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Uncertain (Population 196) evolved from fishing camps and resort operators around scenic Caddo Lake in Harrison County and was incorporated in 1961. The town is near Uncertain Landing, so named because steamboat captains on their way to and from Jefferson in earlier days often had troubles mooring their vessels. It was also the site of an old hunting, fishing, and boating society called the Uncertain Club, which existed in the early 1900's. Today, the town still relies on the lake's tourism attractions for its livlihood. The town limits are irregular in shape to include most of the resort areas along the shores of Caddo lake.

Historical Events

One of he most interesting phases of Caddo Lake lies in the names of some of its landmarks. The area known originally as Ledbetter has been colloquialized into its present name of Red Belly. Other interesting landmarks are: Eagle's Nest, Goose Prairie, Old Folks Playground. Kitchen's Creek, Alliator Bayou, Pine Bluff, Devil's Elbow, Hamburger Point, Pig Pen, Hell's Half Acre, etc. etc. And there will be more as time moves on.

Historic Potter’s Point was named after the first Texas Secretary of the Navy, Robert Potter, which at the time was comprised of 5 vessels. He and his wife, Harriet, settled on 4,605 acres overlooking Caddo Lake. The Regulator-Moderator War was at it's peak in East Texas. In Austin on February 11, 1842, Potter made out his will, then went home to offer his leadership to the Moderators against the Regulators. This resulted in the death of the first signor of the Texas Declaration of Independence, on March 2, 1842. He was killed by an assassin's bullet as he swam for his life in the waters of Caddo Lake. He was buried on a bluff overlooking the north shore of Caddo Lake. In 1930, his remains were removed to their final resting place in Austin, Texas.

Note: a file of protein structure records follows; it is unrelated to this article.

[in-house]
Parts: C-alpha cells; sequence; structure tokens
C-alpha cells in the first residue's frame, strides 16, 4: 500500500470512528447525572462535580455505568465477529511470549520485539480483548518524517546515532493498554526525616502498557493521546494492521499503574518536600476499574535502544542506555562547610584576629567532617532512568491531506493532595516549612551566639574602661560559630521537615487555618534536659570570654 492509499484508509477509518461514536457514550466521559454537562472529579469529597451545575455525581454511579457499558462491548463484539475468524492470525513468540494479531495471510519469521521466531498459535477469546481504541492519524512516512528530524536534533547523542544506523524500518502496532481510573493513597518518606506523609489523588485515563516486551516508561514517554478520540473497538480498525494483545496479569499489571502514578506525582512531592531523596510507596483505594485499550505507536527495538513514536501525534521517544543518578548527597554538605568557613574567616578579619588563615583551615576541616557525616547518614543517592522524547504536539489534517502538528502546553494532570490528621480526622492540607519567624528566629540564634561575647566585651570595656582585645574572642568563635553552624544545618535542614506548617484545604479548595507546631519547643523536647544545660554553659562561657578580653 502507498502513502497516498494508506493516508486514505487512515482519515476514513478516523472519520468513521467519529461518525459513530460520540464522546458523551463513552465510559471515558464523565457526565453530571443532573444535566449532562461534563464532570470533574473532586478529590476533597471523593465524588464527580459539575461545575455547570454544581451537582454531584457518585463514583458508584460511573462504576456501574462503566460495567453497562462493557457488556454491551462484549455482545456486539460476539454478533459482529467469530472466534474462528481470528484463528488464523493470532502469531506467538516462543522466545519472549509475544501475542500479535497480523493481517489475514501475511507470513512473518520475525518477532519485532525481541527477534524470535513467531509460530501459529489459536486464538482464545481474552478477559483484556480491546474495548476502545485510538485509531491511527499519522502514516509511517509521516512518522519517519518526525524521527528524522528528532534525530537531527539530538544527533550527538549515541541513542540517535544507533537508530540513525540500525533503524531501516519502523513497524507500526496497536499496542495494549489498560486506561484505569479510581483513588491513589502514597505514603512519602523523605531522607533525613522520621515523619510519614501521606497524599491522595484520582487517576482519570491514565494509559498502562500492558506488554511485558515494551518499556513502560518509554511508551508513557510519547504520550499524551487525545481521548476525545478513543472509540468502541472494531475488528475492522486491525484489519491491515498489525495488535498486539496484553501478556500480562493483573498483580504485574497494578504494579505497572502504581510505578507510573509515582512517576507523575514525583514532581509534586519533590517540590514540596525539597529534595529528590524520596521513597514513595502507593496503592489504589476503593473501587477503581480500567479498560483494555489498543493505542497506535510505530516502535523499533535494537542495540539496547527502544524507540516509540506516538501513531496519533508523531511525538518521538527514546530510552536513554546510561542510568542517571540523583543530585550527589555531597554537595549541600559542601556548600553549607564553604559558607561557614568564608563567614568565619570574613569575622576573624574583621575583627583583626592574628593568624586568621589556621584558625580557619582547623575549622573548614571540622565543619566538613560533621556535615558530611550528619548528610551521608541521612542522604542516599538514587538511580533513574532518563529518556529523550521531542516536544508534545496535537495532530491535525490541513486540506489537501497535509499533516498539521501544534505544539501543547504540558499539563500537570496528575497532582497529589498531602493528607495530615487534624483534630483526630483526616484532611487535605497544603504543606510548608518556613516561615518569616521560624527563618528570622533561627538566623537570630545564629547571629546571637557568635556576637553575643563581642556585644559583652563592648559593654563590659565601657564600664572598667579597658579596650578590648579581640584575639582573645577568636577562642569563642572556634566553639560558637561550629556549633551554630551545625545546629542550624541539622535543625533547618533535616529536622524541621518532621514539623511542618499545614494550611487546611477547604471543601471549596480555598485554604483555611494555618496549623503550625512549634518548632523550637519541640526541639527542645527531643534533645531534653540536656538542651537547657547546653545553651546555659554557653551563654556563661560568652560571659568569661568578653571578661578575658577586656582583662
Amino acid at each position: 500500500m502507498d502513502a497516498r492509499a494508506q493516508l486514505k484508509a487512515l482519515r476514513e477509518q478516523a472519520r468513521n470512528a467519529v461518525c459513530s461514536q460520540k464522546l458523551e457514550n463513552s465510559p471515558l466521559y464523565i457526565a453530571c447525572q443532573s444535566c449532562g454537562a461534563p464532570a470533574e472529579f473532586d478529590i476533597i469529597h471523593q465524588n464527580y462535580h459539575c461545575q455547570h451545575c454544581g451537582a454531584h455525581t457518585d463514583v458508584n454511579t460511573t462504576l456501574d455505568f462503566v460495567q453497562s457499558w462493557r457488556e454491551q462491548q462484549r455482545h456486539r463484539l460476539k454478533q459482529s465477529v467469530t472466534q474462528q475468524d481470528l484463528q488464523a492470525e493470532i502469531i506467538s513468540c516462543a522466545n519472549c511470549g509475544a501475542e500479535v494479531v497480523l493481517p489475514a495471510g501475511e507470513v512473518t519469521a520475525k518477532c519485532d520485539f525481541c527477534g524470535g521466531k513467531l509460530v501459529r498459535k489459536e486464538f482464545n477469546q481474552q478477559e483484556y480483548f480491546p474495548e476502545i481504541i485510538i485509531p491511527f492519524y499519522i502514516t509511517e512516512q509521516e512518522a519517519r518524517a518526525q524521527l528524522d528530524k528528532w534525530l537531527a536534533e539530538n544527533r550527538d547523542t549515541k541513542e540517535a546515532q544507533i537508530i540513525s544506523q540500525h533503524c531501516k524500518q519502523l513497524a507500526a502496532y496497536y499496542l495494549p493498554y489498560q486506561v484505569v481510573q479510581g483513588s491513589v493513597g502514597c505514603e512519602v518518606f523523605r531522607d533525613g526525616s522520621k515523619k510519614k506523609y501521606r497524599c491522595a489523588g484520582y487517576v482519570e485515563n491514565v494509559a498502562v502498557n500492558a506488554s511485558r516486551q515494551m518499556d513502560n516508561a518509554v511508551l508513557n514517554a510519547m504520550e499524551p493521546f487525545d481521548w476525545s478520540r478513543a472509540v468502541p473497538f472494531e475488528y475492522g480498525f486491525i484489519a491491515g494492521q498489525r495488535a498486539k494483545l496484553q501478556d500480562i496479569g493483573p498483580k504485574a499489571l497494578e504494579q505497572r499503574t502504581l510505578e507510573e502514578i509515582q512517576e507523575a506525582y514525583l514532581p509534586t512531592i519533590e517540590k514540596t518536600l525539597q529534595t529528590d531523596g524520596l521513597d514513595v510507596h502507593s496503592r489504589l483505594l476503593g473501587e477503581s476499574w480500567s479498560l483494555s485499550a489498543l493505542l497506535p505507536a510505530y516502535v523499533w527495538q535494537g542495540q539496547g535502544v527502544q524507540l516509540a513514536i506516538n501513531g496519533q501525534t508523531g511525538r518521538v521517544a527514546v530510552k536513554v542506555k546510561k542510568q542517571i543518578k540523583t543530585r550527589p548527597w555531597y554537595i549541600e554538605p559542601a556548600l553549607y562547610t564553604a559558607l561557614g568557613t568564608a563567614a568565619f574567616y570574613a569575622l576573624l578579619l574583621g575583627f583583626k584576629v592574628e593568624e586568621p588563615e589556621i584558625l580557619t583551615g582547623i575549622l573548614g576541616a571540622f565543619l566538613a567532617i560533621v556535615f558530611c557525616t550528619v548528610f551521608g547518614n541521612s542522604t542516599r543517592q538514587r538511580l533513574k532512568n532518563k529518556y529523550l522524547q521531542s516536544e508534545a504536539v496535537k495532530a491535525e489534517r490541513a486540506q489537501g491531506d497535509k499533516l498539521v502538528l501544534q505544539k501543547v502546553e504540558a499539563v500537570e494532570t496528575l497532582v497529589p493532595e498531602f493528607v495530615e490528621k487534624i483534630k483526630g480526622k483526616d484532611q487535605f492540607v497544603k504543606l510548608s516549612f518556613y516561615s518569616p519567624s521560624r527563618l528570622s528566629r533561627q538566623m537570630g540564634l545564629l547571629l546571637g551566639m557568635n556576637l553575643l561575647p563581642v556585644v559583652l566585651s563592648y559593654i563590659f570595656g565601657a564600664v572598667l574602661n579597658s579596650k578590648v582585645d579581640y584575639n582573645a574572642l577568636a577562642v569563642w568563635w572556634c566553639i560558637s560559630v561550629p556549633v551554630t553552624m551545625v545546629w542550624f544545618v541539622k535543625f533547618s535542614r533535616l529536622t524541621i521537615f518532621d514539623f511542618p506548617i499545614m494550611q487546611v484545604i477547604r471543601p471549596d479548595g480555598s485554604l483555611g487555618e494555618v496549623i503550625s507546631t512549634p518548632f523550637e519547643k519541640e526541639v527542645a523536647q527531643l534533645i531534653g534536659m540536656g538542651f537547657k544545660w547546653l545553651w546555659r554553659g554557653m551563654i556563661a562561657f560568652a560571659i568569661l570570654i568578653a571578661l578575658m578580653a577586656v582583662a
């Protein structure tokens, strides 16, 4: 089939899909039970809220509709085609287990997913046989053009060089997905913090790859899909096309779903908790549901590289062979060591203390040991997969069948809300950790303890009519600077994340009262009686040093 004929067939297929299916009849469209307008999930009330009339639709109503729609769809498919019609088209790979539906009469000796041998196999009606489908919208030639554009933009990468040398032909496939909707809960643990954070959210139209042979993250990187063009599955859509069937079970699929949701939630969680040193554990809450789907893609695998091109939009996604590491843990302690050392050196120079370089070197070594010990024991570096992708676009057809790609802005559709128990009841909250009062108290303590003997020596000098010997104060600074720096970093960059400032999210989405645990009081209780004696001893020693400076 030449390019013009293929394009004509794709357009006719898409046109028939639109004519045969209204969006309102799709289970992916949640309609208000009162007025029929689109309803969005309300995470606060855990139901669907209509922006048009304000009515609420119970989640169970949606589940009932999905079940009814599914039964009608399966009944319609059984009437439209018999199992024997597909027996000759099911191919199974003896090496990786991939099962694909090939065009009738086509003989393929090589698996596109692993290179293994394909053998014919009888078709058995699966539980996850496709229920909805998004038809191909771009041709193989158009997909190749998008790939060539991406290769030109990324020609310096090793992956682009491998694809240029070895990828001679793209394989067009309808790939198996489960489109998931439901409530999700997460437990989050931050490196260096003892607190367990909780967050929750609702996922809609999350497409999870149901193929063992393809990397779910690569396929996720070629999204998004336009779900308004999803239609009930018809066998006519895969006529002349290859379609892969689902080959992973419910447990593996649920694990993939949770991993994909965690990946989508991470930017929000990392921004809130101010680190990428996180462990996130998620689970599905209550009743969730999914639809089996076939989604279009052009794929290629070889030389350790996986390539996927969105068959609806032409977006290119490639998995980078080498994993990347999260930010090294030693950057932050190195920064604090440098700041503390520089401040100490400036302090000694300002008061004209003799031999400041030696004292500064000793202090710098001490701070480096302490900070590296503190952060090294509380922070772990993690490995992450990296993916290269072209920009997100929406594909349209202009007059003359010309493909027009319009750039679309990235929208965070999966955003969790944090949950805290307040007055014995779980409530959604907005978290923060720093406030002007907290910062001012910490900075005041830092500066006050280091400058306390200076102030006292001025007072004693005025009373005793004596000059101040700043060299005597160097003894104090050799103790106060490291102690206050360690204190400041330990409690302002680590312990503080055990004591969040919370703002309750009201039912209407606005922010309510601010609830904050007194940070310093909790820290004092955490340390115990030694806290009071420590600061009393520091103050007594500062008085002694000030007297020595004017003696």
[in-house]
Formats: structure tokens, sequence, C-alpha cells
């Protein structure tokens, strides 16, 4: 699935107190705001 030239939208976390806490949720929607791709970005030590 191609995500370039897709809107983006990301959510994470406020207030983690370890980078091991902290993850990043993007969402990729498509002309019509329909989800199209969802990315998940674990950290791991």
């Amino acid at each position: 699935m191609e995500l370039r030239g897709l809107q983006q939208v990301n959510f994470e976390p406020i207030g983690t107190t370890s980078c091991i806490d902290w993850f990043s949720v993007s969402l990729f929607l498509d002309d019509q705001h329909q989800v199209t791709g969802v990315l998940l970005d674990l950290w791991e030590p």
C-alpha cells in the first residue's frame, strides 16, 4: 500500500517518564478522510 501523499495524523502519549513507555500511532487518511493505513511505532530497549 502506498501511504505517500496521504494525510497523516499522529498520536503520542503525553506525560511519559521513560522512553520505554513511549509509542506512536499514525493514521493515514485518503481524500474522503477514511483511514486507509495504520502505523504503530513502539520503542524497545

Disaster on Caddo Lake - On Feb. 12, 1869, the Mittie Stephens sank taking 61 of the boat's 101 passengers lives. The steamer was bearing gold and is located at the bottom of Caddo Lake and is yours for the finding. The disaster occureed at the peak of river traffic on which the spectacular growth of Jefferson was built, and river commerce suffered from its effects for many years.

For more history about Caddo Lake click here

 
 

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